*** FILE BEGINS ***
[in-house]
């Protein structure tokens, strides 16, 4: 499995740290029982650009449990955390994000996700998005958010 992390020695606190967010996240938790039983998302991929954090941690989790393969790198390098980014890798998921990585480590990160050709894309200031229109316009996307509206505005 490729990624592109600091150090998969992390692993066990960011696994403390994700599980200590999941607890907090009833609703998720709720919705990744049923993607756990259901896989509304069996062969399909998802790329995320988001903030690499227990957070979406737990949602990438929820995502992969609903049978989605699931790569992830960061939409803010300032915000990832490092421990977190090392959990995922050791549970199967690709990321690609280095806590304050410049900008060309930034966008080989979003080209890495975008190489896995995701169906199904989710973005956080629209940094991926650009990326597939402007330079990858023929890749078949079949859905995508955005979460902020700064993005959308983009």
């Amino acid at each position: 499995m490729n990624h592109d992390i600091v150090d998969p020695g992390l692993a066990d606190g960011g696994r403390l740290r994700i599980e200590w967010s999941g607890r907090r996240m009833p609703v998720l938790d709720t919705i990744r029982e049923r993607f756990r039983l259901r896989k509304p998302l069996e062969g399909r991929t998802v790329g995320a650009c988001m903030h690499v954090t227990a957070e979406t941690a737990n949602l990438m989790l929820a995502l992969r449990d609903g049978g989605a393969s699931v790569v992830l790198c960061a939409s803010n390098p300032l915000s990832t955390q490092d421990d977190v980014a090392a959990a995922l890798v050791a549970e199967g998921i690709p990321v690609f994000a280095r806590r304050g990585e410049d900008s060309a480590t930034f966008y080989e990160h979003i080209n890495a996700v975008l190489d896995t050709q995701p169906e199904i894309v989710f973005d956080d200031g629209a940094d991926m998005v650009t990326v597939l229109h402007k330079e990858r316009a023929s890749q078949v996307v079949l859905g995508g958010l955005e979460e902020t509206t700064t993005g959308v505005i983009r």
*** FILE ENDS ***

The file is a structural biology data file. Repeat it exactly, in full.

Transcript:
[in-house]
């Protein structure tokens, strides 16, 4: 499995740290029982650009449990955390994000996700998005958010 992390020695606190967010996240938790039983998302991929954090941690989790393969790198390098980014890798998921990585480590990160050709894309200031229109316009996307509206505005 490729990624592109600091150090998969992390692993066990960011696994403390994700599980200590999941607890907090009833609703998720709720919705990744049923993607756990259901896989509304069996062969399909998802790329995320988001903030690499227990957070979406737990949602990438929820995502992969609903049978989605699931790569992830960061939409803010300032915000990832490092421990977190090392959990995922050791549970199967690709990321690609280095806590304050410049900008060309930034966008080989979003080209890495975008190489896995995701169906199904989710973005956080629209940094991926650009990326597939402007330079990858023929890749078949079949859905995508955005979460902020700064993005959308983009």
């Amino acid at each position: 499995m490729n990624h592109d992390i600091v150090d998969p020695g992390l692993a066990d606190g960011g696994r403390l740290r994700i599980e200590w967010s999941g607890r907090r996240m009833p609703v998720l938790d709720t919705i990744r029982e049923r993607f756990r039983l259901r896989k509304p998302l069996e062969g399909r991929t998802v790329g995320a650009c988001m903030h690499v954090t227990a957070e979406t941690a737990n949602l990438m989790l929820a995502l992969r449990d609903g049978g989605a393969s699931v790569v992830l790198c960061a939409s803010n390098p300032l915000s990832t955390q490092d421990d977190v980014a090392a959990a995922l890798v050791a549970e199967g998921i690709p990321v690609f994000a280095r806590r304050g990585e410049d900008s060309a480590t930034f966008y080989e990160h979003i080209n890495a996700v975008l190489d896995t050709q995701p169906e199904i894309v989710f973005d956080d200031g629209a940094d991926m998005v650009t990326v597939l229109h402007k330079e990858r316009a023929s890749q078949v996307v079949l859905g995508g958010l955005e979460e902020t509206t700064t993005g959308v505005i983009r």